No wonder those strange men dressed in white robes say to the disciples: ““Men of Galilee, why do you stand looking up toward heaven?”  They’re reminding the disciples that Jesus has told them what to do.  They have their assignment.  Wait here for the Spirit.  Get ready to head out to every corner of the world to share the good news of the One who lived and died for all of us, the One who has defeated death.

I find it so fitting that we are reading these particular texts on this particular weekend.  We are at a turning point too.  After a long period of worry and fear and trauma, we are now able to anticipate the next season, one that we believe will be more hopeful and healing.  Like the disciples, our fear doesn’t immediately go away.  Nor does the grief or the worry.  We all know people who have died during this time, either from COVID or from something else.  Our ways of grieving for these beloved people – our rituals for burying the dead – have been disrupted.

But we have a job to do, Jesus says.  We’re called to tell the story, the story of hope in the midst of fear. We are called to live the story, the story of this limitless love that Jesus has shown us.  Jesus reminds us not to let our vision be too narrow.

Things will be different in our world and in our lives.  Some things will be different at church.  We’re not yet sure about all the ways that things will be different, but we can’t help but be changed by what we have been through.  The story of Jesus ascending reminds us not simply to stare longingly at what has been, but to get ready for what will be, even if we can’t yet imagine it.

Jesus knows that the transition from the crucifixion life to the resurrection life is not an easy one to make.  He’s patient with the disciples, and he’s patient with us as we learn from him how to live in a new way.  Theologian Willie James Jennings observes that we are always drawn by God to our future.  He writes, “For some of us that drawing will not take us away from what we have lost or what we feel or what we see.  But for others that drawing will mean leaving behind such loss, if it would be an obstacle to our moving toward what God wants to do in and through us.”[i]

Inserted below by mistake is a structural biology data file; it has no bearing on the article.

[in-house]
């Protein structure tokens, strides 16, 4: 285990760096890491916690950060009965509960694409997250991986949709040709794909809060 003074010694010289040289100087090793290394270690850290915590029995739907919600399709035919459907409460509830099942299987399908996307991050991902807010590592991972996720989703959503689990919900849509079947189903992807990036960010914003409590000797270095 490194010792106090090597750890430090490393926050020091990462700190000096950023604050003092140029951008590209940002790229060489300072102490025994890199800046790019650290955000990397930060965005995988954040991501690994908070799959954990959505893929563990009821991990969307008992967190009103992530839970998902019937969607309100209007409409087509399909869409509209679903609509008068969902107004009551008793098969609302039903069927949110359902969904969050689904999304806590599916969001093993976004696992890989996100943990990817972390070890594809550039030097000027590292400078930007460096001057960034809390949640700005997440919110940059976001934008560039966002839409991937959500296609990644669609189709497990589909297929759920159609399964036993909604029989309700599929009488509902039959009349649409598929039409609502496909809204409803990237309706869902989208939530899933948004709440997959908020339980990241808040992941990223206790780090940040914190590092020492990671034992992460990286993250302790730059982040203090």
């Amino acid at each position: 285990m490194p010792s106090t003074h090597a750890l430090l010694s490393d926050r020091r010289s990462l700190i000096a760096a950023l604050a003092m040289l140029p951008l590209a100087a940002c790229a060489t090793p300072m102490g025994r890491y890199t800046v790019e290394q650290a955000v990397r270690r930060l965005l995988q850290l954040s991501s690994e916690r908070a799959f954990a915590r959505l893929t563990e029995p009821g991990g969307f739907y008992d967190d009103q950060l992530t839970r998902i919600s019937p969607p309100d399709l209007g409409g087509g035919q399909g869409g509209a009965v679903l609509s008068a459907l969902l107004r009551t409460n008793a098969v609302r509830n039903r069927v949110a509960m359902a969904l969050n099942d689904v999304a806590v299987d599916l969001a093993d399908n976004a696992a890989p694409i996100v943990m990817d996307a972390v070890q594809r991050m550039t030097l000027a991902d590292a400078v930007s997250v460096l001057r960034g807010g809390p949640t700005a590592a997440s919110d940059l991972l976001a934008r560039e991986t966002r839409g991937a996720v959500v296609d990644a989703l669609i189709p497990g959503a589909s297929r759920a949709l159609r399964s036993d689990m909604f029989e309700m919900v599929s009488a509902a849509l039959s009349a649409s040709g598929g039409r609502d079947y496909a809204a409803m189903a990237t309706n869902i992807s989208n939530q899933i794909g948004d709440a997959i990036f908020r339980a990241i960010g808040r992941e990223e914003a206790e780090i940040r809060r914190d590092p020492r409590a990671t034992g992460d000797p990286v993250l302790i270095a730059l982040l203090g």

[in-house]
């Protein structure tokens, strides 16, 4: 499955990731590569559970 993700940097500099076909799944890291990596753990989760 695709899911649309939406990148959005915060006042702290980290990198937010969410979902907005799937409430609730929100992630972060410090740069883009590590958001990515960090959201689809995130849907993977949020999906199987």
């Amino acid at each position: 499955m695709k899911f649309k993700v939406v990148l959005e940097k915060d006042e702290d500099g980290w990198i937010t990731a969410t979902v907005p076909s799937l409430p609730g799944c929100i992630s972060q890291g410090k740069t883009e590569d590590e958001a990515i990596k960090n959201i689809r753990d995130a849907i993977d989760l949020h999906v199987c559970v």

Think for a moment about a loss of the last year.  Something you can never get back – time with someone dear to you, milestones in your school or work or family life, trips and celebrations that had to be postponed or canceled.  It’s OK still to grieve what has been lost.

Now think about a gratitude from the last year, however large or small.  Something you never could have imagined would emerge as a gift but has in fact touched your heart.  It’s OK to honor what has been a blessing, even though an uninvited one.

I for one share Paul’s gratitude as he writes it to the Ephesians when he says: “I do not cease to give thanks for you as I remember you in my prayers. I pray that the God of our Lord Jesus Christ…may give you a spirit of wisdom and revelation as you come to know him, so that, with the eyes of your heart enlightened, you may know what is the hope to which he has called you.” 

The hope to which he has called all of us.  Amen.

S.D.G. – The Rev. Dr. Christa M. Compton, Gloria Dei Lutheran Church, Chatham, NJ


[i] Acts by Willie James Jennings (from the series: Belief: A Theological Commentary on the Bible), p. 20.

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February 28, 2021

When I was in middle school, I started to become fascinated by the popular kids.  I would watch them and wonder how they managed to be surrounded by people all the time, how they were able to influence so many of those people.  At the time I didn’t know any of the sociological concepts of status or power or influence, but I had my hunches about how those things worked.